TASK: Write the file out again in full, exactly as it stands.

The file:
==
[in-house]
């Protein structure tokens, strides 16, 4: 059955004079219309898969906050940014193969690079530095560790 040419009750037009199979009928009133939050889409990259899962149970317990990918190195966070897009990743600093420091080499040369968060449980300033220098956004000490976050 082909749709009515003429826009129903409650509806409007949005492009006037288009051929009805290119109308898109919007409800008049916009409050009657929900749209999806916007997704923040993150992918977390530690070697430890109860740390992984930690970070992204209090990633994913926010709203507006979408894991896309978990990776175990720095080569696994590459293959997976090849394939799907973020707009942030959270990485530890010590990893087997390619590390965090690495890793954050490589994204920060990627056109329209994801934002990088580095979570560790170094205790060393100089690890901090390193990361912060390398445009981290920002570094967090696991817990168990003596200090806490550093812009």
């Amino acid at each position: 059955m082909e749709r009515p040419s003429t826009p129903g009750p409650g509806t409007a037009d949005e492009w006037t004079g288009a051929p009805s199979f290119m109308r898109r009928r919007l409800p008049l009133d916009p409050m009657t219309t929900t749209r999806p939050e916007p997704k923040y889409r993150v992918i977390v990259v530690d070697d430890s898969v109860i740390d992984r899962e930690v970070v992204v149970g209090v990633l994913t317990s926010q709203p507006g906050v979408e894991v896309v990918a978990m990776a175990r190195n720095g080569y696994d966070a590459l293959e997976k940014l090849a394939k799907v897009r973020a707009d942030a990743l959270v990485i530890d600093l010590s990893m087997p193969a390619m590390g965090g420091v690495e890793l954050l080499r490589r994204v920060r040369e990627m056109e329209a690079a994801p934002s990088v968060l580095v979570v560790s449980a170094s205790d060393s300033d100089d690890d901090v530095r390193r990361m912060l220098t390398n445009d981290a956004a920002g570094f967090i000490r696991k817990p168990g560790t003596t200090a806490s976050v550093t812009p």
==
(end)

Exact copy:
[in-house]
């Protein structure tokens, strides 16, 4: 059955004079219309898969906050940014193969690079530095560790 040419009750037009199979009928009133939050889409990259899962149970317990990918190195966070897009990743600093420091080499040369968060449980300033220098956004000490976050 082909749709009515003429826009129903409650509806409007949005492009006037288009051929009805290119109308898109919007409800008049916009409050009657929900749209999806916007997704923040993150992918977390530690070697430890109860740390992984930690970070992204209090990633994913926010709203507006979408894991896309978990990776175990720095080569696994590459293959997976090849394939799907973020707009942030959270990485530890010590990893087997390619590390965090690495890793954050490589994204920060990627056109329209994801934002990088580095979570560790170094205790060393100089690890901090390193990361912060390398445009981290920002570094967090696991817990168990003596200090806490550093812009």
């Amino acid at each position: 059955m082909e749709r009515p040419s003429t826009p129903g009750p409650g509806t409007a037009d949005e492009w006037t004079g288009a051929p009805s199979f290119m109308r898109r009928r919007l409800p008049l009133d916009p409050m009657t219309t929900t749209r999806p939050e916007p997704k923040y889409r993150v992918i977390v990259v530690d070697d430890s898969v109860i740390d992984r899962e930690v970070v992204v149970g209090v990633l994913t317990s926010q709203p507006g906050v979408e894991v896309v990918a978990m990776a175990r190195n720095g080569y696994d966070a590459l293959e997976k940014l090849a394939k799907v897009r973020a707009d942030a990743l959270v990485i530890d600093l010590s990893m087997p193969a390619m590390g965090g420091v690495e890793l954050l080499r490589r994204v920060r040369e990627m056109e329209a690079a994801p934002s990088v968060l580095v979570v560790s449980a170094s205790d060393s300033d100089d690890d901090v530095r390193r990361m912060l220098t390398n445009d981290a956004a920002g570094f967090i000490r696991k817990p168990g560790t003596t200090a806490s976050v550093t812009p």